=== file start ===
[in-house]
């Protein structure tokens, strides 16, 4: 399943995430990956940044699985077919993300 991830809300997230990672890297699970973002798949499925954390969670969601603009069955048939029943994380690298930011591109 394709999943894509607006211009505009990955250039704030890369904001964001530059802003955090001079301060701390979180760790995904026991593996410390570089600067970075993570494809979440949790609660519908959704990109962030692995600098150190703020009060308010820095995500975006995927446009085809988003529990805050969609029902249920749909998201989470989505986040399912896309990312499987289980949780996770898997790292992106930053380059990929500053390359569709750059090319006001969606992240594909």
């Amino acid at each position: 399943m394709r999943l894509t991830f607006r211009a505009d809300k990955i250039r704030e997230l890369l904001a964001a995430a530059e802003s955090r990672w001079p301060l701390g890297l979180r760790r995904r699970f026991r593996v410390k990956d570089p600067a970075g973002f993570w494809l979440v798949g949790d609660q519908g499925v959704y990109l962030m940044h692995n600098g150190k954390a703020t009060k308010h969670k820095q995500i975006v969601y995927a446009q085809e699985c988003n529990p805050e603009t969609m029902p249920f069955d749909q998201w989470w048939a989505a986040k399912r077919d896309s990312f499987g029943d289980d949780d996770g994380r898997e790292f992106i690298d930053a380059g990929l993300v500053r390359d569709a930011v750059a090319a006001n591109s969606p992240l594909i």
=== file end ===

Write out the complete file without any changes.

[in-house]
């Protein structure tokens, strides 16, 4: 399943995430990956940044699985077919993300 991830809300997230990672890297699970973002798949499925954390969670969601603009069955048939029943994380690298930011591109 394709999943894509607006211009505009990955250039704030890369904001964001530059802003955090001079301060701390979180760790995904026991593996410390570089600067970075993570494809979440949790609660519908959704990109962030692995600098150190703020009060308010820095995500975006995927446009085809988003529990805050969609029902249920749909998201989470989505986040399912896309990312499987289980949780996770898997790292992106930053380059990929500053390359569709750059090319006001969606992240594909």
């Amino acid at each position: 399943m394709r999943l894509t991830f607006r211009a505009d809300k990955i250039r704030e997230l890369l904001a964001a995430a530059e802003s955090r990672w001079p301060l701390g890297l979180r760790r995904r699970f026991r593996v410390k990956d570089p600067a970075g973002f993570w494809l979440v798949g949790d609660q519908g499925v959704y990109l962030m940044h692995n600098g150190k954390a703020t009060k308010h969670k820095q995500i975006v969601y995927a446009q085809e699985c988003n529990p805050e603009t969609m029902p249920f069955d749909q998201w989470w048939a989505a986040k399912r077919d896309s990312f499987g029943d289980d949780d996770g994380r898997e790292f992106i690298d930053a380059g990929l993300v500053r390359d569709a930011v750059a090319a006001n591109s969606p992240l594909i």